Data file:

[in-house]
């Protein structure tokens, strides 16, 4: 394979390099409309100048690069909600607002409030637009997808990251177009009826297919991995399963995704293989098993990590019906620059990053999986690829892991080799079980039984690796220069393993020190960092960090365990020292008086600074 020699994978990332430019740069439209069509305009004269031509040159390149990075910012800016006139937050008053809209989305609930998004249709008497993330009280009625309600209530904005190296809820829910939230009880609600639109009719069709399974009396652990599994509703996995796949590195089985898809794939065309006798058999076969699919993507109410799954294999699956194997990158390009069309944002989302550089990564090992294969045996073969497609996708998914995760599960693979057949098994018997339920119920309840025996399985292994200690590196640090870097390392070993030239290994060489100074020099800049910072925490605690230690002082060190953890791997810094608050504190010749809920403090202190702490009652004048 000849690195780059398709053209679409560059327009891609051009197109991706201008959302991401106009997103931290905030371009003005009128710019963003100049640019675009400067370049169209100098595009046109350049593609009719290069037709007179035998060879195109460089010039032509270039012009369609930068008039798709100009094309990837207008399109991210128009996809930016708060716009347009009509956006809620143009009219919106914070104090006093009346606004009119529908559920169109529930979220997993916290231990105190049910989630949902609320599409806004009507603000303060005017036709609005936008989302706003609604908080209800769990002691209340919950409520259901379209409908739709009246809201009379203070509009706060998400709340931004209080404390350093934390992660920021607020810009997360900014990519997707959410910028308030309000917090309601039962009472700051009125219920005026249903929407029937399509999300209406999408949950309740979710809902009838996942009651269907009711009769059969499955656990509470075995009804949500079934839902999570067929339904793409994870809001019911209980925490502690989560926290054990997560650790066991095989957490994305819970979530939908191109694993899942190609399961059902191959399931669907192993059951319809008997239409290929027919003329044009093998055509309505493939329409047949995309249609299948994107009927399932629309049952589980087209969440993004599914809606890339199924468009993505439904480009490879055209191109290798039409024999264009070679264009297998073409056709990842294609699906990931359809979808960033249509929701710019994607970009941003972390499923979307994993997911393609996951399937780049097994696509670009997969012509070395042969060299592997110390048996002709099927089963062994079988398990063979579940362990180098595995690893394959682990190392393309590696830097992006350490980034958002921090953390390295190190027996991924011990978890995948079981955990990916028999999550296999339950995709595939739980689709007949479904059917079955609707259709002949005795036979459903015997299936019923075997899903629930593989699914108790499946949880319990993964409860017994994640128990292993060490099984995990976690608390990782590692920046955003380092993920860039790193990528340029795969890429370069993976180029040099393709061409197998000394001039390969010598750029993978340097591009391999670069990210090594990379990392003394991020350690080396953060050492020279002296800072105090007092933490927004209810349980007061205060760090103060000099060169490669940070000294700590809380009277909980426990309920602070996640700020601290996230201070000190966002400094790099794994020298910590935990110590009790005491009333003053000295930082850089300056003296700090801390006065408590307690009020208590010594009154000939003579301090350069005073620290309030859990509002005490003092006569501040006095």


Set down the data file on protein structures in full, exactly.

[in-house]
């Protein structure tokens, strides 16, 4: 394979390099409309100048690069909600607002409030637009997808990251177009009826297919991995399963995704293989098993990590019906620059990053999986690829892991080799079980039984690796220069393993020190960092960090365990020292008086600074 020699994978990332430019740069439209069509305009004269031509040159390149990075910012800016006139937050008053809209989305609930998004249709008497993330009280009625309600209530904005190296809820829910939230009880609600639109009719069709399974009396652990599994509703996995796949590195089985898809794939065309006798058999076969699919993507109410799954294999699956194997990158390009069309944002989302550089990564090992294969045996073969497609996708998914995760599960693979057949098994018997339920119920309840025996399985292994200690590196640090870097390392070993030239290994060489100074020099800049910072925490605690230690002082060190953890791997810094608050504190010749809920403090202190702490009652004048 000849690195780059398709053209679409560059327009891609051009197109991706201008959302991401106009997103931290905030371009003005009128710019963003100049640019675009400067370049169209100098595009046109350049593609009719290069037709007179035998060879195109460089010039032509270039012009369609930068008039798709100009094309990837207008399109991210128009996809930016708060716009347009009509956006809620143009009219919106914070104090006093009346606004009119529908559920169109529930979220997993916290231990105190049910989630949902609320599409806004009507603000303060005017036709609005936008989302706003609604908080209800769990002691209340919950409520259901379209409908739709009246809201009379203070509009706060998400709340931004209080404390350093934390992660920021607020810009997360900014990519997707959410910028308030309000917090309601039962009472700051009125219920005026249903929407029937399509999300209406999408949950309740979710809902009838996942009651269907009711009769059969499955656990509470075995009804949500079934839902999570067929339904793409994870809001019911209980925490502690989560926290054990997560650790066991095989957490994305819970979530939908191109694993899942190609399961059902191959399931669907192993059951319809008997239409290929027919003329044009093998055509309505493939329409047949995309249609299948994107009927399932629309049952589980087209969440993004599914809606890339199924468009993505439904480009490879055209191109290798039409024999264009070679264009297998073409056709990842294609699906990931359809979808960033249509929701710019994607970009941003972390499923979307994993997911393609996951399937780049097994696509670009997969012509070395042969060299592997110390048996002709099927089963062994079988398990063979579940362990180098595995690893394959682990190392393309590696830097992006350490980034958002921090953390390295190190027996991924011990978890995948079981955990990916028999999550296999339950995709595939739980689709007949479904059917079955609707259709002949005795036979459903015997299936019923075997899903629930593989699914108790499946949880319990993964409860017994994640128990292993060490099984995990976690608390990782590692920046955003380092993920860039790193990528340029795969890429370069993976180029040099393709061409197998000394001039390969010598750029993978340097591009391999670069990210090594990379990392003394991020350690080396953060050492020279002296800072105090007092933490927004209810349980007061205060760090103060000099060169490669940070000294700590809380009277909980426990309920602070996640700020601290996230201070000190966002400094790099794994020298910590935990110590009790005491009333003053000295930082850089300056003296700090801390006065408590307690009020208590010594009154000939003579301090350069005073620290309030859990509002005490003092006569501040006095």